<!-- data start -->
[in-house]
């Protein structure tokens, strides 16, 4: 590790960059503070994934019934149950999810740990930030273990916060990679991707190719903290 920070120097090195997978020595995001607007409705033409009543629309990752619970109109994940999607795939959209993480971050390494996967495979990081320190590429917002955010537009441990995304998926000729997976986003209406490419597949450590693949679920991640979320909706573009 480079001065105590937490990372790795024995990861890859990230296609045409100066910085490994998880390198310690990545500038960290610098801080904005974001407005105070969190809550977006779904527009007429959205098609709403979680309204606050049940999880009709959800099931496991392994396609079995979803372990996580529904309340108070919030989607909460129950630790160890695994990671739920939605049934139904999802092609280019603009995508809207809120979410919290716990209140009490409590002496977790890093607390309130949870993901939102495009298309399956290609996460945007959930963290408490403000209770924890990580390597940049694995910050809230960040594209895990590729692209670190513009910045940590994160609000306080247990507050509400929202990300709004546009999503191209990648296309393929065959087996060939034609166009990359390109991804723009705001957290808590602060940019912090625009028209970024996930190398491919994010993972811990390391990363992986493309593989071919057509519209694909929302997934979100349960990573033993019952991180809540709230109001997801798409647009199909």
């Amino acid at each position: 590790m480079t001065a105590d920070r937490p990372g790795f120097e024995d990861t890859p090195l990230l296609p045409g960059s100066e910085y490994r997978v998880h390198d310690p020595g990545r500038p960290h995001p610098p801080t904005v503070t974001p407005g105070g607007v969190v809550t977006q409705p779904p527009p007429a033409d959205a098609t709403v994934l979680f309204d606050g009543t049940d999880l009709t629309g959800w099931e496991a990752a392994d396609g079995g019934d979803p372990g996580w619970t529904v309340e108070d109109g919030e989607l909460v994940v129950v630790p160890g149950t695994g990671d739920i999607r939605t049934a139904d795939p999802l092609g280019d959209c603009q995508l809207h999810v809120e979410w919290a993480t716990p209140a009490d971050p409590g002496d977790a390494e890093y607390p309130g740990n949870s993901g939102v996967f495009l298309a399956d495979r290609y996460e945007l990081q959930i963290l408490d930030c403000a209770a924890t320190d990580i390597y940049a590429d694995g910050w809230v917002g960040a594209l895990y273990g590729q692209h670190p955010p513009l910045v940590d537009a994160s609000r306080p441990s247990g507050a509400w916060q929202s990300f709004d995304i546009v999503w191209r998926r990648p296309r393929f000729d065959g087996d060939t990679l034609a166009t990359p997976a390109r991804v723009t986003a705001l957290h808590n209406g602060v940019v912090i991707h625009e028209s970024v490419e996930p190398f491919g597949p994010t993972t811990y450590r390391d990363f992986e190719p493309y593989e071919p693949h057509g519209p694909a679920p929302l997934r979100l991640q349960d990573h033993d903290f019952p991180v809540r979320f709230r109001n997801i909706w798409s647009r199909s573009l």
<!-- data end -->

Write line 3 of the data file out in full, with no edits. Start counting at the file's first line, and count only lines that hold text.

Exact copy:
């Amino acid at each position: 590790m480079t001065a105590d920070r937490p990372g790795f120097e024995d990861t890859p090195l990230l296609p045409g960059s100066e910085y490994r997978v998880h390198d310690p020595g990545r500038p960290h995001p610098p801080t904005v503070t974001p407005g105070g607007v969190v809550t977006q409705p779904p527009p007429a033409d959205a098609t709403v994934l979680f309204d606050g009543t049940d999880l009709t629309g959800w099931e496991a990752a392994d396609g079995g019934d979803p372990g996580w619970t529904v309340e108070d109109g919030e989607l909460v994940v129950v630790p160890g149950t695994g990671d739920i999607r939605t049934a139904d795939p999802l092609g280019d959209c603009q995508l809207h999810v809120e979410w919290a993480t716990p209140a009490d971050p409590g002496d977790a390494e890093y607390p309130g740990n949870s993901g939102v996967f495009l298309a399956d495979r290609y996460e945007l990081q959930i963290l408490d930030c403000a209770a924890t320190d990580i390597y940049a590429d694995g910050w809230v917002g960040a594209l895990y273990g590729q692209h670190p955010p513009l910045v940590d537009a994160s609000r306080p441990s247990g507050a509400w916060q929202s990300f709004d995304i546009v999503w191209r998926r990648p296309r393929f000729d065959g087996d060939t990679l034609a166009t990359p997976a390109r991804v723009t986003a705001l957290h808590n209406g602060v940019v912090i991707h625009e028209s970024v490419e996930p190398f491919g597949p994010t993972t811990y450590r390391d990363f992986e190719p493309y593989e071919p693949h057509g519209p694909a679920p929302l997934r979100l991640q349960d990573h033993d903290f019952p991180v809540r979320f709230r109001n997801i909706w798409s647009r199909s573009l």